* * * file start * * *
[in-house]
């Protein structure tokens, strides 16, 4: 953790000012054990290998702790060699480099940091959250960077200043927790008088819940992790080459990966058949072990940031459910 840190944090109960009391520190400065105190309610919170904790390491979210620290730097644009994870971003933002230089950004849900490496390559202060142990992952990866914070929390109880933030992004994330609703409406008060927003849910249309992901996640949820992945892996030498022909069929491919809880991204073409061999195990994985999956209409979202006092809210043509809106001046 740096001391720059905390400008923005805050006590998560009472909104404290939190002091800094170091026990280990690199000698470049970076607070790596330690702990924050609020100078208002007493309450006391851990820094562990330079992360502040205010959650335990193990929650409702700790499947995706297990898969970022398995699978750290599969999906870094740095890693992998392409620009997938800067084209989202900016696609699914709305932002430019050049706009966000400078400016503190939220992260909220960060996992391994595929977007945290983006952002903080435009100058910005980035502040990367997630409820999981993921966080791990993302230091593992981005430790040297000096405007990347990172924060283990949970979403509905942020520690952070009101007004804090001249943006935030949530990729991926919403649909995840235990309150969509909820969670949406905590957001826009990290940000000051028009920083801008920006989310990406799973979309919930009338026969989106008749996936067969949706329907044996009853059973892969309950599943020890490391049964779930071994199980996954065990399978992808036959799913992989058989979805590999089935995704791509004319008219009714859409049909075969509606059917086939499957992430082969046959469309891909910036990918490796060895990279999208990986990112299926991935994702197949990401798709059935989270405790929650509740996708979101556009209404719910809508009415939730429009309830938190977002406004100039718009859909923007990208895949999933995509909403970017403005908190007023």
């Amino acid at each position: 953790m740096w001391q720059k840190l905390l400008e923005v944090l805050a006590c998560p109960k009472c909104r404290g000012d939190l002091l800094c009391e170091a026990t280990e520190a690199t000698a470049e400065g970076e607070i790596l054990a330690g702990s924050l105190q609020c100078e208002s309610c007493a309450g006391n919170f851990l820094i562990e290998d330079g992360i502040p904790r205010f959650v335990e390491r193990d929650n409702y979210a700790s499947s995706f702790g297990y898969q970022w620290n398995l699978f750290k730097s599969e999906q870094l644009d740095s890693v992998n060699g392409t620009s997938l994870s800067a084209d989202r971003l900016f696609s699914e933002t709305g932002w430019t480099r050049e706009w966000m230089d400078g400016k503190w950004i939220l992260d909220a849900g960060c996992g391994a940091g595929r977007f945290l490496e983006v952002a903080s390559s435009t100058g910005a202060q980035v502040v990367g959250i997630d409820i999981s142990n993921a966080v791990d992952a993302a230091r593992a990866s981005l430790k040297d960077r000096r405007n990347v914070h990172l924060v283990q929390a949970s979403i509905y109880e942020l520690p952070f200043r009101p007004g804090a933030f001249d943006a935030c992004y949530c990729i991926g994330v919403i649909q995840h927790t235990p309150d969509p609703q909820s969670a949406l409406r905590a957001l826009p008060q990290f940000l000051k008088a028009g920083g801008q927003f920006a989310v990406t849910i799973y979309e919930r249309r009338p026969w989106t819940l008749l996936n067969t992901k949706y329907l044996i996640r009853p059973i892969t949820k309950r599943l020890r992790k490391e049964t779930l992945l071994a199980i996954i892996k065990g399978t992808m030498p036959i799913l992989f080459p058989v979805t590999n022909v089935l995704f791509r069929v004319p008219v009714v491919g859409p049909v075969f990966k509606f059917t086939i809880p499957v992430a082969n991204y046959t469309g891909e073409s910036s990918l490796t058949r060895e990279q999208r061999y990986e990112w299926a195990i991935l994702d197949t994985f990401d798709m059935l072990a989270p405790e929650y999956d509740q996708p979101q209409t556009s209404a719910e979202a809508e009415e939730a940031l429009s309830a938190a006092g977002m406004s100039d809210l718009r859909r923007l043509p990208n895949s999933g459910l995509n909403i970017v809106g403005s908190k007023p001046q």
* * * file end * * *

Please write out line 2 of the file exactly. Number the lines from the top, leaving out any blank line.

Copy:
């Protein structure tokens, strides 16, 4: 953790000012054990290998702790060699480099940091959250960077200043927790008088819940992790080459990966058949072990940031459910 840190944090109960009391520190400065105190309610919170904790390491979210620290730097644009994870971003933002230089950004849900490496390559202060142990992952990866914070929390109880933030992004994330609703409406008060927003849910249309992901996640949820992945892996030498022909069929491919809880991204073409061999195990994985999956209409979202006092809210043509809106001046 740096001391720059905390400008923005805050006590998560009472909104404290939190002091800094170091026990280990690199000698470049970076607070790596330690702990924050609020100078208002007493309450006391851990820094562990330079992360502040205010959650335990193990929650409702700790499947995706297990898969970022398995699978750290599969999906870094740095890693992998392409620009997938800067084209989202900016696609699914709305932002430019050049706009966000400078400016503190939220992260909220960060996992391994595929977007945290983006952002903080435009100058910005980035502040990367997630409820999981993921966080791990993302230091593992981005430790040297000096405007990347990172924060283990949970979403509905942020520690952070009101007004804090001249943006935030949530990729991926919403649909995840235990309150969509909820969670949406905590957001826009990290940000000051028009920083801008920006989310990406799973979309919930009338026969989106008749996936067969949706329907044996009853059973892969309950599943020890490391049964779930071994199980996954065990399978992808036959799913992989058989979805590999089935995704791509004319008219009714859409049909075969509606059917086939499957992430082969046959469309891909910036990918490796060895990279999208990986990112299926991935994702197949990401798709059935989270405790929650509740996708979101556009209404719910809508009415939730429009309830938190977002406004100039718009859909923007990208895949999933995509909403970017403005908190007023």